Welcome to Tudor Cast, a podcast dedicated to Tudor History.
Hello, and welcome to Tudor Cast for September 2007. I’m your host, Lara Eakins owner of tudorhistory.org and the TudorTalk email list at YahooGroups.
Let’s get started with a recap of some of the Tudor news since the last podcast.
First up is the sad news of the passing of Alison Plowden on August 17th at the age of 75. I’m sure some of you, if not most, are familiar with Ms. Plowden through her books on Elizabeth I, although I think the first book of hers that I bought was her general work “House of Tudor”, which I remember being a pretty good overview of the period, although I’ll admit that I read it over 15 years ago and much earlier in my Tudor studies.
In happier news, in a follow-up to a story from earlier this year, Moira Cameron has taken up her post as the first female beefeater at the Tower of London. I linked to a couple of articles, one with some great pictures, in the news blog.
The Society of Antiquaries in London is celebrating their 300th anniversary with a special exhibition at the Royal Academy of Arts, which includes some wonderful historical items from all periods of British history. The exhibition runs through December. You can find out more at their website at www.sal.org.uk
In entertainment news, Showtime’s “The Tudors” television series ended up winning two of the four Emmy awards that it was nominated for. They picked up “Best Costumes for a Series” and the one I was hoping for “Original Main Title Theme Music”. Congrats! By the way, the release date for the Season One DVDs is December in the UK and January in the US. I’ve got Amazon pre-order links on the news log if you’re interested.
And in more entertainment news, a new two-pack of DVDs of older Tudor movies came out in the US in September. For $15, you can now own “Anne of the Thousand Days” and “Mary Queen of Scots” with Glenda Jackson as Elizabeth I and Vanessa Redgrave as Mary Stuart. I haven’t seen this DVD set out in the UK yet, but if I come across it, I’ll link to it on the blog.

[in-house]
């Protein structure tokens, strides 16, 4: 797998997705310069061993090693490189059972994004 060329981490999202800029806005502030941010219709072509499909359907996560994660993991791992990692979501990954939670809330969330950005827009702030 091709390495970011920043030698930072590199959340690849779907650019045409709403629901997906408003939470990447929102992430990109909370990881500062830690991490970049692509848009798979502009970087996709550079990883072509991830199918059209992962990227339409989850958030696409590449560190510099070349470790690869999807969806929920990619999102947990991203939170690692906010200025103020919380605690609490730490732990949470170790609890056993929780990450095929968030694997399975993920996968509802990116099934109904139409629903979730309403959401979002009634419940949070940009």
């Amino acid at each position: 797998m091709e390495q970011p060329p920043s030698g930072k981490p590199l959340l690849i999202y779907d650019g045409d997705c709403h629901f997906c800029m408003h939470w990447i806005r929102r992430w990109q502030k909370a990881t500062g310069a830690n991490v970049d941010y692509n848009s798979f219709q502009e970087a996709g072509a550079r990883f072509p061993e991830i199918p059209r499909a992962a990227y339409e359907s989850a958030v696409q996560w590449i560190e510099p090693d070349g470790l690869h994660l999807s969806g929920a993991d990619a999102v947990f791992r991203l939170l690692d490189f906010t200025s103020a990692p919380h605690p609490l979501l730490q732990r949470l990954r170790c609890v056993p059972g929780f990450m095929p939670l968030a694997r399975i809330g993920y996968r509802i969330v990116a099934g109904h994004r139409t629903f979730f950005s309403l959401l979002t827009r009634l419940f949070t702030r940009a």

And a few new books will be coming out in the next few months that might be of interest. One is on Blanche Parry, lady to Elizabeth I, another is on Jane Rochford, wife of George Boleyn, and the final one is Alison Weir’s new book on Katherine Swynford, mother of the Beaufort line from which the Tudor line descends.
For links to source articles and other past Tudor news, please see the archives of the news blog at tudorhistory.org/blog
And now for This Month in Tudor History, where I feature some well known and maybe not as well known events that took place during this month.
This month’s event is one most of you know well. On the 7th of September 1533, Anne Boleyn gave birth to Princess Elizabeth. Since I’m sure the majority of you know the story of Henry VIII’s quest for a son and how he broke with the Church to annul his marriage with Catherine of Aragon and the subsequent marriage to Anne Boleyn I won’t be going over that part this month. Maybe sometime in a future podcast we’ll discuss some of the details of Henry’s separation from Catherine and the Break with Rome. Of course, it was a cruel blow to Henry that the first child of this second marriage was not the highly anticipated son. Anne herself seems to have been convinced that she was carrying a boy and drew up the announcement of the birth with the word “prince”. We’ll talk more about that letter in the primary source texts section. Of course, the true irony of the situation was that Elizabeth would grow up to become such a great Queen.
The following is an excerpt from Hall’s Chronicle, reprinted in “The Chronicles of the Tudor Kings” edited by David Loades, which I’ve used in the past. It starts with Elizabeth’s birth and continues to her christening.
The Marchioness of Exeter mentioned as godmother was Gertrude Blount, a relative of Elizabeth Blount, mother of Henry VIII’s bastard son Henry Fitzroy. She was married to Henry Courtenay, the Marquess of Exeter and Gertrude had been close friends with Catherine of Aragon and Princess Mary, so she was an interesting choice to be godmother to the child of Anne Boleyn.
And now for a page from the Tudor History glossary. This month we’re up to “I” for the Inns of Court.
The four Inns of Court have their origins in the 14th century as places for students to live and study Common Law in London. The four active Inns, which still exist today, are Gray’s Inn, Lincoln’s Inn, Inner Temple and Middle Temple. By the Tudor period the Inns grew into societies for legal instruction but also became a place for education of the sons of the nobility and gentry who weren’t necessarily planning on going into the legal profession. Many famous names from Tudor History attended one of the Inns, and here is just a sampling: